All-America Cities Shine in Child Opportunity Index

The recently released Child Opportunity Index provides a snapshot of metro-area performance on providing supports and opportunities for children. All but one of the top five cities and six of the seven cities scoring well from the southern tier of the country are All-America Cities.

The Child Opportunity Index (COI) was compiled by Dolores Acevedo-Garcia and a team of researchers at the Institute for Child, Youth and Family Policy at Brandeis University in Waltham, Mass., who created, as a source of data regarding childhood and equality. The Index provides data on 47,000 neighborhoods within the largest 100 metropolitan areas.

The Index, which was highlighted recently in Time and U.S. News & World Report , ranks metro areas on “29 key factors that affect how children experience their neighborhoods in three domains: education, health and environment, and social and economic.”

Interestingly, most of the cities that scored well on the index are in the northern half of the country, above the 37° parallel (top of Arizona across to the bottom of Virginia). The top five performing metro areas were Madison (82), San José (82), Des Moines (81), Bridgeport, CT (81), and Hartford (80). All but Bridgeport have been designated over the years as All-America Cities.

There are only seven cities in the southern tier of the U.S. that score above the national average of 55, and six of those are All-America Cities, including Charlotte (59), Raleigh (74), Durham/Chapel Hill (60), Charleston/North Charleston (57), San Diego/Carlsbad (56) and Austin (67). Nashville, which has not won the designation as an All-America City, is the seventh, at 59.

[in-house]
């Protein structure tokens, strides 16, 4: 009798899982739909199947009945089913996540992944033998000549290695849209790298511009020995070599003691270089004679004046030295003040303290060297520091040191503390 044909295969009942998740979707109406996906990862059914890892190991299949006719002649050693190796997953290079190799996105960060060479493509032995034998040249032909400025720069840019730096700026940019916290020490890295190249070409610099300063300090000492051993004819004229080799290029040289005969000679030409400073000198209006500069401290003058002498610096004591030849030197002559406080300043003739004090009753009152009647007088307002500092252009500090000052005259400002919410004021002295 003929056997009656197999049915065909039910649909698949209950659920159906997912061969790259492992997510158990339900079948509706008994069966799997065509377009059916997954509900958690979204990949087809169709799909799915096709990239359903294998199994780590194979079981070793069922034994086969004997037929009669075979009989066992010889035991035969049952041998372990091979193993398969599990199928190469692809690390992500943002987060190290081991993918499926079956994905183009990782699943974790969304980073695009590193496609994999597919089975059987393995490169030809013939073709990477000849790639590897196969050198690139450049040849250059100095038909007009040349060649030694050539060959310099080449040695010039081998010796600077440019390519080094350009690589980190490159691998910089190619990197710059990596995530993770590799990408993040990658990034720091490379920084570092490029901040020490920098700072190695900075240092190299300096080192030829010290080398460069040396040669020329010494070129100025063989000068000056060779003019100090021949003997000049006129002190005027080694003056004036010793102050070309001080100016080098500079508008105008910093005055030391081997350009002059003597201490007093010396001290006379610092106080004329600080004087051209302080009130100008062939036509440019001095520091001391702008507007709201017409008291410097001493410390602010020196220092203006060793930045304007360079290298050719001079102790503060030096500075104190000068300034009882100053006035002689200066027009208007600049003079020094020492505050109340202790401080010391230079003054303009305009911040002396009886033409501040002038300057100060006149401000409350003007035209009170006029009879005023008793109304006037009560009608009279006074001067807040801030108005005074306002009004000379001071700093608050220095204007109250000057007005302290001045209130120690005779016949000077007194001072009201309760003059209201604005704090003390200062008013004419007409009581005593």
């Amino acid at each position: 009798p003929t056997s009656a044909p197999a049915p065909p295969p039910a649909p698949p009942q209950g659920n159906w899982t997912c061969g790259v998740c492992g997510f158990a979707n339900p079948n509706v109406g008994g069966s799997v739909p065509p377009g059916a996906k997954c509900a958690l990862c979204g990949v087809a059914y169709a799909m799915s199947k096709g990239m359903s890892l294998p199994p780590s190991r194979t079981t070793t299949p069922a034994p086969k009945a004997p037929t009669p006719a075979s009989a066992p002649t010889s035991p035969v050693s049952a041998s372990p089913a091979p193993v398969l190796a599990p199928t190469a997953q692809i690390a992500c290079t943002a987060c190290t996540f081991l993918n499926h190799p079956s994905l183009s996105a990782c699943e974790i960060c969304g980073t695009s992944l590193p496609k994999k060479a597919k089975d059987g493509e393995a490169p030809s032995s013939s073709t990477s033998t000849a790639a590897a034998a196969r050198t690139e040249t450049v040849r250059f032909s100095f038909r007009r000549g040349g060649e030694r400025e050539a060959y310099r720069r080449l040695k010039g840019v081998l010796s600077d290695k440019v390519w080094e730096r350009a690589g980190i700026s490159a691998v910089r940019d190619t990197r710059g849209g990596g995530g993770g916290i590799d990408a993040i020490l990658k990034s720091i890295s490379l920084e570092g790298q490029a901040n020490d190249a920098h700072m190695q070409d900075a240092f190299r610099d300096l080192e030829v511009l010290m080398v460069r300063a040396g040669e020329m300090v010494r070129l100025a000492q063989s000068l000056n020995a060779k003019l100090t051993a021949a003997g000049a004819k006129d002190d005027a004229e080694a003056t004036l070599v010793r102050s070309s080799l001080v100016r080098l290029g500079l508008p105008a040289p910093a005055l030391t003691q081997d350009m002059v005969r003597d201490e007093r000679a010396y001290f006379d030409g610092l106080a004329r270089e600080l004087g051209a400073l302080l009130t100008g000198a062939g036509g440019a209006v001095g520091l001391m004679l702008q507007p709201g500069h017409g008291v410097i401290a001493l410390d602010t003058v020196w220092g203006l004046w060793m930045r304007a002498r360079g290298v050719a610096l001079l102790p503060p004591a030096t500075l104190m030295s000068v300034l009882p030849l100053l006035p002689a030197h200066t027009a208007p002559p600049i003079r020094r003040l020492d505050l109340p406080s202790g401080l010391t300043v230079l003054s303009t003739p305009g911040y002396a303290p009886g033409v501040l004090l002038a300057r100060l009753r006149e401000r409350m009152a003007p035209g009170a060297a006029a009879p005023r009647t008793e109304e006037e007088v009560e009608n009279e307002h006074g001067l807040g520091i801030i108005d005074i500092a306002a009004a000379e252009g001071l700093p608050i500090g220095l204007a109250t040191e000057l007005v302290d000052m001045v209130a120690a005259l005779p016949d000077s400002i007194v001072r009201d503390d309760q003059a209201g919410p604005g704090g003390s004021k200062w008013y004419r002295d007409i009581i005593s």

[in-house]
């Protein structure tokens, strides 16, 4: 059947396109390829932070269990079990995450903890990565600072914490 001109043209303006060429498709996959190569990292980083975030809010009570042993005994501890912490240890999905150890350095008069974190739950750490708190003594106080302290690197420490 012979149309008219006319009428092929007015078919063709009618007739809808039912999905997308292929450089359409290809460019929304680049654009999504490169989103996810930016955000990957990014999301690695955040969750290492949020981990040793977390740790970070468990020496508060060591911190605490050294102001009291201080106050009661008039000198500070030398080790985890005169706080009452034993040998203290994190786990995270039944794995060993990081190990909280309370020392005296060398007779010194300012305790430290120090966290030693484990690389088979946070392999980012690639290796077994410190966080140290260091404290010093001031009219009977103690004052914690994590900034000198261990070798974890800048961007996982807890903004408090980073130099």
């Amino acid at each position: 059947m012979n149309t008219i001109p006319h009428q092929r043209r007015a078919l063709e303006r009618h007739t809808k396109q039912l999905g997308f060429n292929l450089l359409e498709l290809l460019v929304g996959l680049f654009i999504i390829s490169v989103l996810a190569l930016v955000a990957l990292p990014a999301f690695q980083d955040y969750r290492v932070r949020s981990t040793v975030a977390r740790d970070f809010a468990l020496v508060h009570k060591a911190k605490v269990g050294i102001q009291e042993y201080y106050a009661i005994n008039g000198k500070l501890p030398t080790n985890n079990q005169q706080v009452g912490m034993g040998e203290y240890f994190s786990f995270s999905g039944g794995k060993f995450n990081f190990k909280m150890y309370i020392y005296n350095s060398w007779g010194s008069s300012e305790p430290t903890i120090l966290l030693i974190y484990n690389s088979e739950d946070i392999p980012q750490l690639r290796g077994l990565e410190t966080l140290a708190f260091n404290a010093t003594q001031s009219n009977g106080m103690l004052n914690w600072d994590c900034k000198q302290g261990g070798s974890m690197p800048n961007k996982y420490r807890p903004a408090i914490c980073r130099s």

City results from the COI are somewhat predictable, since, as the authors point out, there are big differences among scores white children (73) compared with Latinx (33) and African-American children (24), a sad testament to our continuing racial disparities. Nonetheless, some cities perform well regardless of their large proportion of people of color, such as metropolitan Raleigh and Charlotte, NC.

Regardless, it’s good to see that many of the cities providing good opportunities for children are also All-America Cities. In addition to civic engagement, we have focused many of our All-America City awards on health, youth and racial equity. And providing opportunities for children is a good place to start!

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